You’re paying for enormous amounts of research you’re not using.
I can make this bold statement because I’m guilty of it, too. I’ve paid large sums of my own money for research I didn’t use as well as I could have. What is this research? I’m speaking of paid advertising.
Right now, I’m in the middle of marketing my new book. I’m running Facebook and Twitter ads to capture attention and build interest. To advertise, I have to write copy and select images to create the ads. Most marketers write up the ads, turn them on, and walk away. After the campaign is over, you shelve the ads and move onto the next campaign. What a waste!
You’ve just paid money for research. You’ve just paid money to find out what words, phrases, and images resonate with your audience:
What should I pay attention to? Clickthrough rate tells me what’s working best with my audience. Above, the photo of me gets a higher clickthrough rate. There are ads not shown that have the same text but a different image. Those ads are performing half as well as the ones with me in them. The ads beginning with copy about marketing – a noun – are doing slightly better than the ads starting with a verb. I can see the beginnings of a trend here. In a week, the statistical validity of these ads should firm up and I’ll be able to develop writing strategies from them.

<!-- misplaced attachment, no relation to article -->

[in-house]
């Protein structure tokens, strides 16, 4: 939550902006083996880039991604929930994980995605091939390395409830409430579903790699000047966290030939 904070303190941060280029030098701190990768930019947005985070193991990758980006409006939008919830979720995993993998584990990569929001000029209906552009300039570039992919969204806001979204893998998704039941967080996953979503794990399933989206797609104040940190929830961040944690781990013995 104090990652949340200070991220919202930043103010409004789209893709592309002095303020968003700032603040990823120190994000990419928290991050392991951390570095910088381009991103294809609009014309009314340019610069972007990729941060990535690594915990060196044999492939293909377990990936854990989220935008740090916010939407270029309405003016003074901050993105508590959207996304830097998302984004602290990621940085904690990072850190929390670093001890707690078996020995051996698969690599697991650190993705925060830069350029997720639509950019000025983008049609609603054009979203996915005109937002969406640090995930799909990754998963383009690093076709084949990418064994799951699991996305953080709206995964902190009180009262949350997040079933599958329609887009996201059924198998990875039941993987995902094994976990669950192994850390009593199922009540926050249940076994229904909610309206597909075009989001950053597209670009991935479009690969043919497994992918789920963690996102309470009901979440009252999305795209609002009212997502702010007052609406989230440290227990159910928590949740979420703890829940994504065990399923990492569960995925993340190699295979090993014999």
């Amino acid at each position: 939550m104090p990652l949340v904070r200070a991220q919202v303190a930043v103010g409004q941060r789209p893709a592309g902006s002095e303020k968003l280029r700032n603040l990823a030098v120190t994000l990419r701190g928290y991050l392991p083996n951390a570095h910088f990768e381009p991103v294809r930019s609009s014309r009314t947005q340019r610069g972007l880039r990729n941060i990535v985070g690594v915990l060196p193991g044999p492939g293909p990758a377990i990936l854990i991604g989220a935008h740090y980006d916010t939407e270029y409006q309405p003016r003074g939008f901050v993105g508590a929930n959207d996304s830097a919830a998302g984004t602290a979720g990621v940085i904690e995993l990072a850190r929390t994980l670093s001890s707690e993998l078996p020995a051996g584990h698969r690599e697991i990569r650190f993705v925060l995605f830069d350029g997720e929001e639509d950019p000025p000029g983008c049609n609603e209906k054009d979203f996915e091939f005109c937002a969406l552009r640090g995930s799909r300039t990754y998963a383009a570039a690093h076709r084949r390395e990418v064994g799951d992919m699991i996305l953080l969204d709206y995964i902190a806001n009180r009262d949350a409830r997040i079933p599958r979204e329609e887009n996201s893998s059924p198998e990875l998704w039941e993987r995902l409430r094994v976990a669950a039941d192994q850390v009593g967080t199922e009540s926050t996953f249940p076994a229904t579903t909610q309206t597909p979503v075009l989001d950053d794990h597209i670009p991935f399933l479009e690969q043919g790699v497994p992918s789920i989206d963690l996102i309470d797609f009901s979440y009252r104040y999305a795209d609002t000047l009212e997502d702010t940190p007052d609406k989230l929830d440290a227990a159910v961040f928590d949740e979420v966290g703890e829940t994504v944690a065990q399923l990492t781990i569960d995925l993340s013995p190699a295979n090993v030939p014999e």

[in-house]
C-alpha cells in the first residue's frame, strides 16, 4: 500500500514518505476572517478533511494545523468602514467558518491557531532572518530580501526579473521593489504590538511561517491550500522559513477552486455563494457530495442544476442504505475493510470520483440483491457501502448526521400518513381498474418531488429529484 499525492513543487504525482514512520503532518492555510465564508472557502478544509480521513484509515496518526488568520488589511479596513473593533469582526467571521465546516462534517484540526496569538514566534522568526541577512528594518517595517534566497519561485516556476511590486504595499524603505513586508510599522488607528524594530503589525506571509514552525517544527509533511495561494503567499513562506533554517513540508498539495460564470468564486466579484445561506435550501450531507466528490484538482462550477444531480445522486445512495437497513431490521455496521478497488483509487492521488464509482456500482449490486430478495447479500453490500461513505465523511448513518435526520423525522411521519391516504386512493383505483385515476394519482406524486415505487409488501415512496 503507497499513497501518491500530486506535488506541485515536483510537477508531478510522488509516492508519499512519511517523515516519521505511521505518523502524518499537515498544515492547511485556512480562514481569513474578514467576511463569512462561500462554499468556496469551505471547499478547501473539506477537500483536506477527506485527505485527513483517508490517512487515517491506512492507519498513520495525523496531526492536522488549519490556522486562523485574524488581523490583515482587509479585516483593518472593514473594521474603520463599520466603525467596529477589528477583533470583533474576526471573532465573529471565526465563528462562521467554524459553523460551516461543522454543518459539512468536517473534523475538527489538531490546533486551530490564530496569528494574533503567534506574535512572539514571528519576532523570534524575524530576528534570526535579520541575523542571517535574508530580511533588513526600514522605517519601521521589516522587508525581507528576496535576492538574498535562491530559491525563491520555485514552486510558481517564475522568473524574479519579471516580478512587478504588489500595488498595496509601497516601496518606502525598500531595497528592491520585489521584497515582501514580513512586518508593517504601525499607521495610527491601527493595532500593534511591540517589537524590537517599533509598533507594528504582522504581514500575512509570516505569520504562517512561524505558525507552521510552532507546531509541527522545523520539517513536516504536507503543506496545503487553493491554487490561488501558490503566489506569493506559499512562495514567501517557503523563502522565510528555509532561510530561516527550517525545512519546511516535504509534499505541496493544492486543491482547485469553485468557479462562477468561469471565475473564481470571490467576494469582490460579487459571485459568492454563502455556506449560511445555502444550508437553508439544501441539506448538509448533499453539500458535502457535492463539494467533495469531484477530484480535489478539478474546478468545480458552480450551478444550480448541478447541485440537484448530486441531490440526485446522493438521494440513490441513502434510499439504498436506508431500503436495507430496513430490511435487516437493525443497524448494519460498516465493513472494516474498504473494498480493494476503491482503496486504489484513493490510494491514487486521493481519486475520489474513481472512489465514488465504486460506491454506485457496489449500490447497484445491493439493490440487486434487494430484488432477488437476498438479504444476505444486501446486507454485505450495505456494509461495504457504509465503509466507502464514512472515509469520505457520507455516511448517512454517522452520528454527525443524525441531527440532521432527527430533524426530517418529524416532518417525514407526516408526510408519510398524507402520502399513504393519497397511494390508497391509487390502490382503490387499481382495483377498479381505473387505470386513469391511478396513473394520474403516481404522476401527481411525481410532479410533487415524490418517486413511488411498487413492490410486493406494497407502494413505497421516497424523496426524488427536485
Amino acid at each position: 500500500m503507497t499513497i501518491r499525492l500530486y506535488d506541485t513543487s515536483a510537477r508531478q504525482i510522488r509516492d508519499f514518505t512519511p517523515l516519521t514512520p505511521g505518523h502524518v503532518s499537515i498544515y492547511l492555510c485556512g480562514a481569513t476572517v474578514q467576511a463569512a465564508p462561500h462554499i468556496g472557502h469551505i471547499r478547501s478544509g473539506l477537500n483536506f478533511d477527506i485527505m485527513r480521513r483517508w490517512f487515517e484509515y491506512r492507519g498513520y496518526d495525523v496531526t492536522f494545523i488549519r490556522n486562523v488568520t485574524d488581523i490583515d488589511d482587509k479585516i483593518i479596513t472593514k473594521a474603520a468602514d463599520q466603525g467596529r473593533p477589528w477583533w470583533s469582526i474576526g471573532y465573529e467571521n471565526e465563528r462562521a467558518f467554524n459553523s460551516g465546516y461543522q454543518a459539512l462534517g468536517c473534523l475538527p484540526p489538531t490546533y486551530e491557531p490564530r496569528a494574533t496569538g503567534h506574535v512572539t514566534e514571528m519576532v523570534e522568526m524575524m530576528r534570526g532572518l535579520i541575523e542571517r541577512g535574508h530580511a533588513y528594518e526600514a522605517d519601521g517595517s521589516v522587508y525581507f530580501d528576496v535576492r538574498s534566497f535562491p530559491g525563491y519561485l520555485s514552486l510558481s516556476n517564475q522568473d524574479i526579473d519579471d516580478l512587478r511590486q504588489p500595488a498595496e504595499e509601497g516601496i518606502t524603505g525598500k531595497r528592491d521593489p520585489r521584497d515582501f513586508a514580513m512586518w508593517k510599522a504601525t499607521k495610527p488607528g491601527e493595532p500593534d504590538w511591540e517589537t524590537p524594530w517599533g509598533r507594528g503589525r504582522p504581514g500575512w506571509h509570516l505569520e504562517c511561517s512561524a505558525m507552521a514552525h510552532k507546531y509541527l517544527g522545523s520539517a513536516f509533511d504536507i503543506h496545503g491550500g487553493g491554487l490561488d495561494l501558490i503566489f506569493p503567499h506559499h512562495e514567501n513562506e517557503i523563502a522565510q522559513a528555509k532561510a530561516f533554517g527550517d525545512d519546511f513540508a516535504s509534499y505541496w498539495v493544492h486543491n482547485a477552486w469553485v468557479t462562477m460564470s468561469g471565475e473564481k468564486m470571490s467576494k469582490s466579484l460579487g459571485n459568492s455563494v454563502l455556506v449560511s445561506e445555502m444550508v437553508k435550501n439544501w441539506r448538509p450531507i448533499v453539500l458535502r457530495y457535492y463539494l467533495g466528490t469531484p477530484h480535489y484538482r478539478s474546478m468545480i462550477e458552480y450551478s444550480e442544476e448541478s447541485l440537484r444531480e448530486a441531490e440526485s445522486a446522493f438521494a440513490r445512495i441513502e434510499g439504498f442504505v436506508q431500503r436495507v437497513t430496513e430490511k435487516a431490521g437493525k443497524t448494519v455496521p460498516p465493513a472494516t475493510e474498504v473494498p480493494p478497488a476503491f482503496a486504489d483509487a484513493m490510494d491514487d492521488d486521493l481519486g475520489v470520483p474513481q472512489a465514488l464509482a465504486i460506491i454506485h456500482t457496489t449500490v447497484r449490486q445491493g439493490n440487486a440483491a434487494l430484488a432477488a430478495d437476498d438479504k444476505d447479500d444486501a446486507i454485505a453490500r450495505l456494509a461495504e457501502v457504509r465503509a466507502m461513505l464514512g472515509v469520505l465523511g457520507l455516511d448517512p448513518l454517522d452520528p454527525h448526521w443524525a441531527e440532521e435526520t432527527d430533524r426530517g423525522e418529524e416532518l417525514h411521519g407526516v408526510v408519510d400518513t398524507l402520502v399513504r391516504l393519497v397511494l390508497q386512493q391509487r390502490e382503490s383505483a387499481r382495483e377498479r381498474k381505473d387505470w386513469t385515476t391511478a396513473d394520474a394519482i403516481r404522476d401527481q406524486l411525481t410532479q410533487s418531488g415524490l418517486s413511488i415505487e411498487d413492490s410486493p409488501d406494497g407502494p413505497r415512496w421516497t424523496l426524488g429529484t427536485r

So how do you make use of the research you’re collecting?
First, establish statistical significance. I recommend Rags Srinivasan’s excellent Excel template to run the test.
- Punch in your impressions in the first row for any two ads.
- Input your clicks or conversions in the second row.
- The calculator will tell you whether the result is statistically significant.
Second, after you’ve established statistical significance, incorporate the results in other forms of media. Assume the above results were statistically significant. There is a pattern in which ads leading with nouns about marketing trumped ads leading with verbs. I have two choices for a blog post title: “Marketing research you’re leaving behind” and “Use the marketing research you’ve paid for”. Based on the research I’ve paid for already, I’d choose the former.
Third, look at your web analytics over time to see if blog posts you’ve written using prepaid research perform better than average. If they do, then you’ve increased the indirect ROI of your ads. Even if your ads didn’t generate great performance, you’ll have repurposed your findings to improve other parts of your marketing strategy. That’s a win!
Make the most of every dollar you spend on your marketing and advertising. You’ve already paid for the research — use it!
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